It has been announced that from next year learner drivers will be allowed to practice their driving on the motorway.
FINALLY. In my opinion this is a vital skill that is missing from the current driving programme. It is clear that young drivers struggle when they first pass their test and take to the motorway for the first time.
Those aged 19 and under make up around 1.5% of the total drivers on our roads, yet are involved in 9% of the total accidents (BBC).
With only their theory knowledge to hand, young drivers are expected to navigate the motorway system, often alone, which leaves some making dangerous mistakes that can put themselves and others at risk. They can often be to blame for my top 10 most annoying habits on the motorway!
Yet the Drivers and Vehicle Standard Agency are still not making it easy. To drive on the motorway as a learner; you must be accompanied by an approved driving instructor and the car must have dual control. Even then, the lessons are voluntary and it’s up to the instructor whether you take them or not. Plus, motorway driving will not be part of the driving test. This is understandable, as you often have to drive for miles to reach one, but this just highlights how the lessons should therefore be compulsory, not voluntary. It shouldn’t be a huge issue, as less than 1% of us say we learnt to drive without any professional tuition (gov.uk) and it makes sense that your first drive on a motorway is under controlled and supportive conditions. This ensures you’re prepared once you’ve passed your test.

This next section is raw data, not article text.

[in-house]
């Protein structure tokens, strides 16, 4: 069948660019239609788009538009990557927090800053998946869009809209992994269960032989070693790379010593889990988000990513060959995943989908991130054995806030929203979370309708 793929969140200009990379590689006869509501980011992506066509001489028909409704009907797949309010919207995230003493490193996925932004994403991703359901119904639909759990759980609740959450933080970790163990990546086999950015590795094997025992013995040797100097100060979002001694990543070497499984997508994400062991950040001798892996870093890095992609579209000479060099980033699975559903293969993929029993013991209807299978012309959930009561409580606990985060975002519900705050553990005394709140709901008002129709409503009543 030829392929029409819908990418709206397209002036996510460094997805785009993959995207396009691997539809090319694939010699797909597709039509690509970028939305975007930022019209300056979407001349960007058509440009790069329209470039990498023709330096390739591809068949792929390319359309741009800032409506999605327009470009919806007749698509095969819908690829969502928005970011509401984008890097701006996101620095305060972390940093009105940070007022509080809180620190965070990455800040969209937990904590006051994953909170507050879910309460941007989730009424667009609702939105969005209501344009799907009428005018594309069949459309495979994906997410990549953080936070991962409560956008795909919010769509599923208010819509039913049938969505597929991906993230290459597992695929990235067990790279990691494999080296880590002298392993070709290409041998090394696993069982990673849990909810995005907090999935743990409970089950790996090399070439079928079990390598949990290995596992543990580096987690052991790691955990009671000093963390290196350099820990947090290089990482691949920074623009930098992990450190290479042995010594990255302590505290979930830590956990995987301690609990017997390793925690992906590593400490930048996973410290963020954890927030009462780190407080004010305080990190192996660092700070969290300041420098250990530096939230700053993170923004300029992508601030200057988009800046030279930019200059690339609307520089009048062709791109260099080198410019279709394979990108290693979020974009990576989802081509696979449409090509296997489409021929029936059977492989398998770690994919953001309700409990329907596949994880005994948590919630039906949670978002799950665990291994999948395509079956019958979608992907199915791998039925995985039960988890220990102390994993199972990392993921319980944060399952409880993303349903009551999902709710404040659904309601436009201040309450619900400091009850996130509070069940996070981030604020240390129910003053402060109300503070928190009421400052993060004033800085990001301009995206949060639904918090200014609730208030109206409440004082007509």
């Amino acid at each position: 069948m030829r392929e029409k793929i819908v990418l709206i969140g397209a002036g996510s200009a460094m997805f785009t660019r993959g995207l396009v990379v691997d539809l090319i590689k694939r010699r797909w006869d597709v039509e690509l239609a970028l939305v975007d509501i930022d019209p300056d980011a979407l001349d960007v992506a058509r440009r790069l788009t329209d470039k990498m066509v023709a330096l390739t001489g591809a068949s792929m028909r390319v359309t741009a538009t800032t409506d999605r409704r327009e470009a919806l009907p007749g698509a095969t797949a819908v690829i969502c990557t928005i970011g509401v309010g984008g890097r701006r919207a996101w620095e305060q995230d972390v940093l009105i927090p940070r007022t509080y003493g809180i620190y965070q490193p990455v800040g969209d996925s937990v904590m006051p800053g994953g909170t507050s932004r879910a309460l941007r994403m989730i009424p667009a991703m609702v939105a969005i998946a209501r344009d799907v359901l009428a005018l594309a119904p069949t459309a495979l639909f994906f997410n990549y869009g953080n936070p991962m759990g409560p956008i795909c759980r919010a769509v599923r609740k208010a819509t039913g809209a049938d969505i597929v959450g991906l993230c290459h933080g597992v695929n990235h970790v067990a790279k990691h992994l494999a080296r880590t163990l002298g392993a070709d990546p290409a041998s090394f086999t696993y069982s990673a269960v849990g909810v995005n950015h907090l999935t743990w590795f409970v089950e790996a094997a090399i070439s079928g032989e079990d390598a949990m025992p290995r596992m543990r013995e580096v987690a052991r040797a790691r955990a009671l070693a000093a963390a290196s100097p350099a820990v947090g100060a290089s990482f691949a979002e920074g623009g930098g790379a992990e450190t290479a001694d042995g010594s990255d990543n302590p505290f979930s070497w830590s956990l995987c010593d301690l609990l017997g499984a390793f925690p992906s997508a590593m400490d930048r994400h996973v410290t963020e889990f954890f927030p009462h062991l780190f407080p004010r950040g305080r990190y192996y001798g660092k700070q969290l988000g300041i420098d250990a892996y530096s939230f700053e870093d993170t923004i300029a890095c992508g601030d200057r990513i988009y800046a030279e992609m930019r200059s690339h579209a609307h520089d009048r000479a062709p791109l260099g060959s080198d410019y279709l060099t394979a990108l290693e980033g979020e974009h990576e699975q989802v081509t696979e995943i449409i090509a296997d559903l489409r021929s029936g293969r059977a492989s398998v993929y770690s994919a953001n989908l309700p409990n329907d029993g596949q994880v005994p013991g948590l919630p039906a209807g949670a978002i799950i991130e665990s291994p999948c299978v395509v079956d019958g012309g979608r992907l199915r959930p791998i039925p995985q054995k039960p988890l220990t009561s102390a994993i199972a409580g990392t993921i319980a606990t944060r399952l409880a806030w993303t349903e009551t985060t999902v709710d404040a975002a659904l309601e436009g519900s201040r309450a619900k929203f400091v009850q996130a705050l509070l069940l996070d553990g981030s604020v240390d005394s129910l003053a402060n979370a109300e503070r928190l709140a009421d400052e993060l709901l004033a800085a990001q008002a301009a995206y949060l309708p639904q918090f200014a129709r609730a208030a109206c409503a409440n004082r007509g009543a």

And although progress has been made, it’s still not being taken seriously enough. I think it should be compulsory to for learners to have at least two motorway lessons before they take their test. For now, I advise that once you’ve passed your test, take a confident and experienced driver with you when you plan to drive on a motorway for the first time. It is worth repeating this at night and in poor driving conditions too, as the spray in wet conditions significantly reduces visibility and can be daunting for new drivers. Remember, stopping distances are doubled in wet conditions so make sure you leave at least a 4 second gap to the car in front.
I hope that learners do take this opportunity next year to practice motorway driving. It would really make a difference if more people used motorway correctly, both for safety and for traffic flow.
For (much) more information see: www.gov.uk
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